to get the unvaccinated populations, because those really become breeding grounds for variants, Max.

So, unvaccinated populations within a highly vaccinated country, you need to keep getting shots in arms there, otherwise, that's of high concern to

scientists. The bottom line here, future variants, that's the fear, Max.

FOSTER: OK, Salma, in the U.K., thanks. Let's discuss just how effective and necessary these booster shots are then, especially as that Delta

variant spreads worldwide, Salma was referring to that. We're going to speak to CNN's senior medical correspondent Elizabeth Cohen. It does seem

there's an increasing body of evidence to suggest that another injection does help, in particular groups especially.

ELIZABETH COHEN, CNN SENIOR MEDICAL CORRESPONDENT: That's right, Max. And actually if you listen carefully to what, say, Dr. Fauci has been saying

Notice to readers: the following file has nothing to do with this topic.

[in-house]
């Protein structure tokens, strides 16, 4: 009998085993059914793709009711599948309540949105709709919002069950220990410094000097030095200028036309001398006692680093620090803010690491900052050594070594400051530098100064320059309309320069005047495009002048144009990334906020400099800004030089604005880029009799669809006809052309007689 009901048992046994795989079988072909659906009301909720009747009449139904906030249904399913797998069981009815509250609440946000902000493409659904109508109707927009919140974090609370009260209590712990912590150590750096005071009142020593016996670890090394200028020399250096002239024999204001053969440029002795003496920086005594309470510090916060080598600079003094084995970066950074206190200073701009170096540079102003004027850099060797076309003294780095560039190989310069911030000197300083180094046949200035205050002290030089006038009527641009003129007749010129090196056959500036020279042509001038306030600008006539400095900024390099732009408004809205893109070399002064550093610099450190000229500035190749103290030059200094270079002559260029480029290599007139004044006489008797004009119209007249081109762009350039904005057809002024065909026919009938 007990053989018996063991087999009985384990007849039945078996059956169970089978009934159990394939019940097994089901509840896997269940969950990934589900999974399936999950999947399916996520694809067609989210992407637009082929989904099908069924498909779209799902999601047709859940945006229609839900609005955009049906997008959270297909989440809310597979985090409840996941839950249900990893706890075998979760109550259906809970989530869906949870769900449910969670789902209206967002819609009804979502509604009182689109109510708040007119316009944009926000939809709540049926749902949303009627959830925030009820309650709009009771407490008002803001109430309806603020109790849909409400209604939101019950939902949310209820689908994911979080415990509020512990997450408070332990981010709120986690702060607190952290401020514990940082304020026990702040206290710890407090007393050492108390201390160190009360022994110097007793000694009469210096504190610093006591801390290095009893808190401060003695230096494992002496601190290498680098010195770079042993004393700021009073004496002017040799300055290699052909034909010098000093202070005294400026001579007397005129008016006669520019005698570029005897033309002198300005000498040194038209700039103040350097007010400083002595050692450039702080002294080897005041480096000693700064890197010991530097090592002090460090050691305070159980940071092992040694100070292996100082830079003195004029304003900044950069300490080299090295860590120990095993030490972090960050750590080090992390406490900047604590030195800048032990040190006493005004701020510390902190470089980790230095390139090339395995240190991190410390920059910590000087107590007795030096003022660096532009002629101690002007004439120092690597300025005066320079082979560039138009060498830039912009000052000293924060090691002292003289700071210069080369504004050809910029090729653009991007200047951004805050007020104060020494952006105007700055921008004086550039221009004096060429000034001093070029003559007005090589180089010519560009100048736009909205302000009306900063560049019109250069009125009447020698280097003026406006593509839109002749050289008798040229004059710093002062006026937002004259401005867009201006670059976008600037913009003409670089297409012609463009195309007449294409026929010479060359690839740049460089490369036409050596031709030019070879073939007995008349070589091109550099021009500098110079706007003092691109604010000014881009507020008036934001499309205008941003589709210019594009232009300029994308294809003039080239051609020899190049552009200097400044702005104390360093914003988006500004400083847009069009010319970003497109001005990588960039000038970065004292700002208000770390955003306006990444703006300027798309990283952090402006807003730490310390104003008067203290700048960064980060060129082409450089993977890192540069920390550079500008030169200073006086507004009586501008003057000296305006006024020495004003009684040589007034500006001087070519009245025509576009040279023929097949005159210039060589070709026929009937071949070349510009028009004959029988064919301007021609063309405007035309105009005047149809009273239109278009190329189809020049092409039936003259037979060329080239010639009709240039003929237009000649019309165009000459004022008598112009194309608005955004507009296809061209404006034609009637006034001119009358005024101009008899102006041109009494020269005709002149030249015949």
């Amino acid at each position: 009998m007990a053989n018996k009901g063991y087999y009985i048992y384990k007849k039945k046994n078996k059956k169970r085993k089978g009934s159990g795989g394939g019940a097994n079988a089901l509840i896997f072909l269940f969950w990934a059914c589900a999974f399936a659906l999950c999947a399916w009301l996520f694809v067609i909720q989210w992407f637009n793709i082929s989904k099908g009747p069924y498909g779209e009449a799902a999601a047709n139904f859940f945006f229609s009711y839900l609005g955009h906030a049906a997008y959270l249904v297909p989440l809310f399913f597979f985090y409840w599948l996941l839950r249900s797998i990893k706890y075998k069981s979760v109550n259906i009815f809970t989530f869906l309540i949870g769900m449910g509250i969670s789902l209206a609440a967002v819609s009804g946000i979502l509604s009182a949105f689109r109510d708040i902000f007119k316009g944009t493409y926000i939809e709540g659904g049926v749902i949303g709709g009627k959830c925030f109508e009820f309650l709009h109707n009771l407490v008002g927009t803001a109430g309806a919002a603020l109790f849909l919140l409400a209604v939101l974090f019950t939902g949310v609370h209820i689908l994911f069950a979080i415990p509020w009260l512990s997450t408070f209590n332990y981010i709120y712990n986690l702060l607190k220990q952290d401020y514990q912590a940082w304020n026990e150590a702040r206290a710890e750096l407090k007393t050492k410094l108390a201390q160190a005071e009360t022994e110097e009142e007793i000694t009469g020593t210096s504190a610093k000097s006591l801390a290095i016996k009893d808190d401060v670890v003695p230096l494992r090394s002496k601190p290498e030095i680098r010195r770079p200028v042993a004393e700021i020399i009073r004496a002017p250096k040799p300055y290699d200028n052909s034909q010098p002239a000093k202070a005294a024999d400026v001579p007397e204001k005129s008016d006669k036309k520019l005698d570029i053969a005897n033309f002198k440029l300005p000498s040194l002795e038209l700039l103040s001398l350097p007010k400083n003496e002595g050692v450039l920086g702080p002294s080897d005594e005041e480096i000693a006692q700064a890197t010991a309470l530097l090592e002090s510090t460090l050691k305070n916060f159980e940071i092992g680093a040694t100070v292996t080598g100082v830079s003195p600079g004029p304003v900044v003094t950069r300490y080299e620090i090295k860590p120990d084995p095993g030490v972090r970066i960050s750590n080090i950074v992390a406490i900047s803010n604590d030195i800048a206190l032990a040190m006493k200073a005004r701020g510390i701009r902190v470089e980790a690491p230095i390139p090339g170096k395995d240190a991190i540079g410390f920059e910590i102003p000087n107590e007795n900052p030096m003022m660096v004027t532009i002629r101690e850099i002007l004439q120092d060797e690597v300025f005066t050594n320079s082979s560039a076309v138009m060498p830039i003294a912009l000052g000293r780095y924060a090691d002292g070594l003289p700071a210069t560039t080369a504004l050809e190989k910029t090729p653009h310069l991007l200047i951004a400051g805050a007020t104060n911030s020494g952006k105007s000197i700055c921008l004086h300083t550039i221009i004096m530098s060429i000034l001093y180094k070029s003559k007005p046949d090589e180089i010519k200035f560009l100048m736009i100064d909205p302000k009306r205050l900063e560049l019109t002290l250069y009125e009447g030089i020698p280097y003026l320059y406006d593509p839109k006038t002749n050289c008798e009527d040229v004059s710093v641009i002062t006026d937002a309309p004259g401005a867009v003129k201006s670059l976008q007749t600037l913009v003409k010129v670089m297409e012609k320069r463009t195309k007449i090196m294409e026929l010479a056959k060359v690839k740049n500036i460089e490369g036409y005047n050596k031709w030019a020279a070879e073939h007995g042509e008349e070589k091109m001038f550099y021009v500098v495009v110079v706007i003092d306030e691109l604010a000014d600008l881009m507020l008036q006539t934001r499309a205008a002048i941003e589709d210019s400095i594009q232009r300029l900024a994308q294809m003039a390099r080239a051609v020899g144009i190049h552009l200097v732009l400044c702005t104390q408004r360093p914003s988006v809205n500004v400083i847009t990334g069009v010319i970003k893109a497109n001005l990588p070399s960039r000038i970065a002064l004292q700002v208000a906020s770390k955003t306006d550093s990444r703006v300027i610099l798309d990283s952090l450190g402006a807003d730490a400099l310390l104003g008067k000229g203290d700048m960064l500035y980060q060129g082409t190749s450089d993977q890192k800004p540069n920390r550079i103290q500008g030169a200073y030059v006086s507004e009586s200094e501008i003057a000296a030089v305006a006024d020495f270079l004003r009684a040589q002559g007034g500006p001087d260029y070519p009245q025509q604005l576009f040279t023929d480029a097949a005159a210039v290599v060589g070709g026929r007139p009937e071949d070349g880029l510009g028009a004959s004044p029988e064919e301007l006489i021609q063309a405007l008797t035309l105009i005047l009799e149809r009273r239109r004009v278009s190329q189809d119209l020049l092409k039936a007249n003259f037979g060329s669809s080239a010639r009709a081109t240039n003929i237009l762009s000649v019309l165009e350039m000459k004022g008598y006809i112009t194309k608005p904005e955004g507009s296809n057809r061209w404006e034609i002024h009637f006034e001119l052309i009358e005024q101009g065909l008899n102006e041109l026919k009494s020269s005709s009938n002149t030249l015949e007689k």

from the beginning and others, they always knew that there likely would need to be a booster. It was really just a matter of when?

And so, data now has come out from Pfizer that looks at some of the particulars here that we haven't seen before. So, let's take a look at what

Pfizer has found about waning efficacy, and this is from people who they have followed now for many months. So what they found was that about a week

to two months after you're finished with your second shot, after you're fully vaccinated, those two shots are 90 percent of -- 96 percent rather

effective. That's amazing.

I mean, that's the number that's just been the miracle of this mess of a pandemic. What -- but when they look forward to six months later, it was

83.7 percent effective. The two shots were 83.7 percent effective. Now, keep that number up there for a minute because that's an incredible number.

I mean, there are pharmaceutical companies that spend billions of dollars to get vaccines that are that effective or even less. That is very